A study of inscribed reliefs within the context of donative inscriptions at Sanchi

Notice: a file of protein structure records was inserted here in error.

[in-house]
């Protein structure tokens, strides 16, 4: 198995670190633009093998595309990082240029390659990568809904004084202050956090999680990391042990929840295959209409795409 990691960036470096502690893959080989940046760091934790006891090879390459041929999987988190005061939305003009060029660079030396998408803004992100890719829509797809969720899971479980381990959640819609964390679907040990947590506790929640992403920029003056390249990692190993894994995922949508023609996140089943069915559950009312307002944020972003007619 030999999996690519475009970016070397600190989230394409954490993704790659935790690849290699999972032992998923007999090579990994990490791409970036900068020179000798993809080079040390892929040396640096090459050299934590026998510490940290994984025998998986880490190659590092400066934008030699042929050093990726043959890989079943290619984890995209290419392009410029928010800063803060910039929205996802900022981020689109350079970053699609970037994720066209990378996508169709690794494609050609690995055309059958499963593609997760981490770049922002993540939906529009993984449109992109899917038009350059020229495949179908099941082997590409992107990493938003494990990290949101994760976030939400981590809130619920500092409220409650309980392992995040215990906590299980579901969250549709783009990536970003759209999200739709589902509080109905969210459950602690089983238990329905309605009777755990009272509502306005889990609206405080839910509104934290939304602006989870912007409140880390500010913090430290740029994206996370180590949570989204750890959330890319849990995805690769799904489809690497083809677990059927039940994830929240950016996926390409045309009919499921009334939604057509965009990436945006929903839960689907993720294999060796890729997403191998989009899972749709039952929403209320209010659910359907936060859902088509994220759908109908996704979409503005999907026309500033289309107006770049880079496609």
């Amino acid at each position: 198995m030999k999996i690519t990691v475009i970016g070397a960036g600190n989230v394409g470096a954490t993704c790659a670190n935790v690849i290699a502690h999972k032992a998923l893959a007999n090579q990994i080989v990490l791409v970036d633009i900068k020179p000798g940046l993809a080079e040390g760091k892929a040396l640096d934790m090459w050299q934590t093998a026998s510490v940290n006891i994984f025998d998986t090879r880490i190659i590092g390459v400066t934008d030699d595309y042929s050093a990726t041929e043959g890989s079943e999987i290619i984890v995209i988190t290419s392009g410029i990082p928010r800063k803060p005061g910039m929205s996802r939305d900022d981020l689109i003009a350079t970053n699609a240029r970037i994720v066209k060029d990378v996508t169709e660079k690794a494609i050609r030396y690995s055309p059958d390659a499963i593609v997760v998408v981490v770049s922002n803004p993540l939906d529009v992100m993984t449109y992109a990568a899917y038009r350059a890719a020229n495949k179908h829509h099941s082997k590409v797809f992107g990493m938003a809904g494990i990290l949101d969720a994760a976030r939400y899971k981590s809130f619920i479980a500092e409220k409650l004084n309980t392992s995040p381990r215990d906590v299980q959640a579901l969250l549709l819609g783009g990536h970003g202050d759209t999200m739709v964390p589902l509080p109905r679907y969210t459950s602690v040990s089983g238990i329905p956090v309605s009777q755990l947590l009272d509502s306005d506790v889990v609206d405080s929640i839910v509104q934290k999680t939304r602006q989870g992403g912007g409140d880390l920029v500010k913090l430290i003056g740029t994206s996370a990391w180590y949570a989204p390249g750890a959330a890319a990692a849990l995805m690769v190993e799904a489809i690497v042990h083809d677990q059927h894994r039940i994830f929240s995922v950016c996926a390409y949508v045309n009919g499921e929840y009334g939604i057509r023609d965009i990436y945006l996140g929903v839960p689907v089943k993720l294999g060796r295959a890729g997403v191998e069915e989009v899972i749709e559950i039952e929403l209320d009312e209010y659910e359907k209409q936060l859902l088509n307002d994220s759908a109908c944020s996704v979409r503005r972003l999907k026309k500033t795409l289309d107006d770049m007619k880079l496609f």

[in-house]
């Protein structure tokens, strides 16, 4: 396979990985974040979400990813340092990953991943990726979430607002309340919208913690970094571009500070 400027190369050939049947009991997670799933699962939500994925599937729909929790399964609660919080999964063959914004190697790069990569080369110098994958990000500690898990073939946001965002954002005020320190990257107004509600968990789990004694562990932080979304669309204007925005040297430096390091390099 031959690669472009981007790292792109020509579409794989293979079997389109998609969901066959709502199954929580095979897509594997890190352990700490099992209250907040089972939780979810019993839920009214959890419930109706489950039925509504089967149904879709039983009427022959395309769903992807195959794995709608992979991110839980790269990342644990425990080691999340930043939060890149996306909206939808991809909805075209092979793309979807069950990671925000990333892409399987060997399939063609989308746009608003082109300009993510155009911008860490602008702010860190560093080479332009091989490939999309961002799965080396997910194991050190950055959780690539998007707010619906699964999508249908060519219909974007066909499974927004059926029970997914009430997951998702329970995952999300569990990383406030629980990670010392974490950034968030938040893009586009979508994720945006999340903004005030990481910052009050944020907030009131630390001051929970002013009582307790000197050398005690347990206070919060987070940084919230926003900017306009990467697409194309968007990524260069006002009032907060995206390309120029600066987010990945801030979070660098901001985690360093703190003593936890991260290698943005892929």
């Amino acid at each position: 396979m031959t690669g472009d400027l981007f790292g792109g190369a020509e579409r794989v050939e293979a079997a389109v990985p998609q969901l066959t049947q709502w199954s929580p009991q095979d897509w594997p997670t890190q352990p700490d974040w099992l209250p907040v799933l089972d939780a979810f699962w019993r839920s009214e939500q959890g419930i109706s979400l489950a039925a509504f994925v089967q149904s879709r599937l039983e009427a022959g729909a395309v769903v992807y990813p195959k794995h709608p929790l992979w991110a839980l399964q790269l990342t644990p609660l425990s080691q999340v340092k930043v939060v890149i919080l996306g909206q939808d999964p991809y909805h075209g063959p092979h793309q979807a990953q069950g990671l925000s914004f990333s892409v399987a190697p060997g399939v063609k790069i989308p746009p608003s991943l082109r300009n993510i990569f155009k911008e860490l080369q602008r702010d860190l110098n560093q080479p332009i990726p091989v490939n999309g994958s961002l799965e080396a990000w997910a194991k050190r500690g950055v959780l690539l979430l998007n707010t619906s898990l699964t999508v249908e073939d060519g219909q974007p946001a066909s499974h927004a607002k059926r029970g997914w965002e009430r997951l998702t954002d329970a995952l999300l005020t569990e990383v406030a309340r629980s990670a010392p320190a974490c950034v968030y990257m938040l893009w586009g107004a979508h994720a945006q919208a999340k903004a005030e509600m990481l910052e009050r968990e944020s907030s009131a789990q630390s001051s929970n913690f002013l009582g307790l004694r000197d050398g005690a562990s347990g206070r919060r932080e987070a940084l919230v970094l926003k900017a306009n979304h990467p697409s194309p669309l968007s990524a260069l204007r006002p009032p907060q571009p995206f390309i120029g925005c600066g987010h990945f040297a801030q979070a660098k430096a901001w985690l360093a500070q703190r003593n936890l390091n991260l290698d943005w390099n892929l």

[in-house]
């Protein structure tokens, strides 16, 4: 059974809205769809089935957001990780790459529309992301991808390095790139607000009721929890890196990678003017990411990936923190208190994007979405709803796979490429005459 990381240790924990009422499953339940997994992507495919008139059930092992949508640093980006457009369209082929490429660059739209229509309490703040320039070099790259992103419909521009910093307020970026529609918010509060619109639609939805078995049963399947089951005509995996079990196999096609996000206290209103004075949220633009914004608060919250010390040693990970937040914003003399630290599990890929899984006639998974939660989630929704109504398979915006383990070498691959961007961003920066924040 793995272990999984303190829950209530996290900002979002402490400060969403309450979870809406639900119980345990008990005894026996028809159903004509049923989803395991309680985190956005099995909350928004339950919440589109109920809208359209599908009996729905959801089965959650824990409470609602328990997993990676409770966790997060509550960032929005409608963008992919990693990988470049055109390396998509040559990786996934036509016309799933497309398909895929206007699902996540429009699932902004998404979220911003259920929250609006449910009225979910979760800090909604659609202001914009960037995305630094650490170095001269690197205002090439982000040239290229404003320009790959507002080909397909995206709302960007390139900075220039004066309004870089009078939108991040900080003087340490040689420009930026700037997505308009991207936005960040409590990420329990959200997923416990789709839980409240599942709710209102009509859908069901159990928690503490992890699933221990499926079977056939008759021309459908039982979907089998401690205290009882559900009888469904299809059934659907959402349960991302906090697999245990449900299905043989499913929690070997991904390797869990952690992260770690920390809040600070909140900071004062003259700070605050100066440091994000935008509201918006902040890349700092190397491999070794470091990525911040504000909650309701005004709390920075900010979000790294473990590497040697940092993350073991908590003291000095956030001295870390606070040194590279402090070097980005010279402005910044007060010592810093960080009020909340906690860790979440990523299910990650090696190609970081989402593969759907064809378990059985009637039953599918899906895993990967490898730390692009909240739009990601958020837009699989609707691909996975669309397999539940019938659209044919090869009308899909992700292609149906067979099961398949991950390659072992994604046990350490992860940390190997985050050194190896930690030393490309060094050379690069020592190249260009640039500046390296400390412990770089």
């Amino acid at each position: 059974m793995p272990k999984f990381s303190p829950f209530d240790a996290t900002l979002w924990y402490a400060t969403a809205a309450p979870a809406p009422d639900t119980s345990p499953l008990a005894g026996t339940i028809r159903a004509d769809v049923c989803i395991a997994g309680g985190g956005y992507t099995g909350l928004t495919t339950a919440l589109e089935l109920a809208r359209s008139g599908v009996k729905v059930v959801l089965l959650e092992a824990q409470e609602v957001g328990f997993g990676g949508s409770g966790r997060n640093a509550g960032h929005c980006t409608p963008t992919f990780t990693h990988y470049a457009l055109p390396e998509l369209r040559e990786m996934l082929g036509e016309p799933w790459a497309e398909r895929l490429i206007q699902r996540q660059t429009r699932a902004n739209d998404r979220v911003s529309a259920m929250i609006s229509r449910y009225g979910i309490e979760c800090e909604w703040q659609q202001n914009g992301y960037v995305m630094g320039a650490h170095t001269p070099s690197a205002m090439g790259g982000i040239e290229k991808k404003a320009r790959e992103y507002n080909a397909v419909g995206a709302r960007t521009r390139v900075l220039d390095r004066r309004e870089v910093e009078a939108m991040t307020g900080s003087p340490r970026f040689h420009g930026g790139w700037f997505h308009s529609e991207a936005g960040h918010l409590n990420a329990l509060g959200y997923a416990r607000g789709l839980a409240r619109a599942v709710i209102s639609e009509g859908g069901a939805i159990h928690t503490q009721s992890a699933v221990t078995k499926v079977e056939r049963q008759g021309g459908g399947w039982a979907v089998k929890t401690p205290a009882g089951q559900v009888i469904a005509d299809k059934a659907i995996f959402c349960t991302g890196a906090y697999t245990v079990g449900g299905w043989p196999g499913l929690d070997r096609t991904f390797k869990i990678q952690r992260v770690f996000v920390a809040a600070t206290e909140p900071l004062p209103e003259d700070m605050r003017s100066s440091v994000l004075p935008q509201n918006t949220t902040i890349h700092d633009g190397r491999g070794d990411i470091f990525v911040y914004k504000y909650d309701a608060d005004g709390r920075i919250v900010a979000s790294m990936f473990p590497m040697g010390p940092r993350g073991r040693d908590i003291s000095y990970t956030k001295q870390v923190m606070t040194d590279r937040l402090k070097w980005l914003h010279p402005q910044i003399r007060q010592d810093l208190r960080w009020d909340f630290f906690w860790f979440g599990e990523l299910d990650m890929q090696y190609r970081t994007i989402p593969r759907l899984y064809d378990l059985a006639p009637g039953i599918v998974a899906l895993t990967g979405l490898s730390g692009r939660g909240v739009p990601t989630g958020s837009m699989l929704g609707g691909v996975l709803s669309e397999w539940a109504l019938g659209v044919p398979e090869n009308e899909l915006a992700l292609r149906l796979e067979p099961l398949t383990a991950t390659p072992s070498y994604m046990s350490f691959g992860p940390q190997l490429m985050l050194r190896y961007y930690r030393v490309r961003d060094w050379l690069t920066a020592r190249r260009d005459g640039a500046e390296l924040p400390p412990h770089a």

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Inscribed relief art at the early Buddhist archaeological site of Sanchi in India exhibits at least one interesting quality not found elsewhere at the site. Sanchi is well known for its narrative reliefs and reliquaries enshrined in stūpas. However, two inscribed images of stūpas found on the southern gateway record the gifts of two prominent individuals. The first is a junior monk whose teacher holds a high position in the local order. The second is the son of the foreman of the artisans of a king. Both inscribed stūpa images represent a departure from a previous donative epigraphical habit. Instead of inscribing their names on image-less architectural pieces, these two particular individuals inscribed their names on representations of stūpas, a symbol with a multiplicity of meanings. In this thesis, I use two perspectives to analyze the visual and verbal texts of these inscribed reliefs. In the end, I suggest that these donations were recorded as part of the visual field intentionally, showing the importance of not only inscribing a name on an auspicious symbol but also the importance of inscribing a name for the purpose of being seen.